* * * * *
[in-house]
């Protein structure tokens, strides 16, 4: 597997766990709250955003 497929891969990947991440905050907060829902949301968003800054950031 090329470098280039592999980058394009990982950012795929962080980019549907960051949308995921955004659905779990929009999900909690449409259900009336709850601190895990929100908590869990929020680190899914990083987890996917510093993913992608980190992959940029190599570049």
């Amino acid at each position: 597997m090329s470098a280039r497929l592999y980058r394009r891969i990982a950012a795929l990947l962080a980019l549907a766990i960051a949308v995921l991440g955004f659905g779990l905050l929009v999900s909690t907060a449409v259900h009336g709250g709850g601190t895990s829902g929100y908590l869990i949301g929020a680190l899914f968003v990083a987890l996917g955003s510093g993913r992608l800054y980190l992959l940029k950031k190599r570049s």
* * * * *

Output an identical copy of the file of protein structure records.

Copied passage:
[in-house]
């Protein structure tokens, strides 16, 4: 597997766990709250955003 497929891969990947991440905050907060829902949301968003800054950031 090329470098280039592999980058394009990982950012795929962080980019549907960051949308995921955004659905779990929009999900909690449409259900009336709850601190895990929100908590869990929020680190899914990083987890996917510093993913992608980190992959940029190599570049």
């Amino acid at each position: 597997m090329s470098a280039r497929l592999y980058r394009r891969i990982a950012a795929l990947l962080a980019l549907a766990i960051a949308v995921l991440g955004f659905g779990l905050l929009v999900s909690t907060a449409v259900h009336g709250g709850g601190t895990s829902g929100y908590l869990i949301g929020a680190l899914f968003v990083a987890l996917g955003s510093g993913r992608l800054y980190l992959l940029k950031k190599r570049s």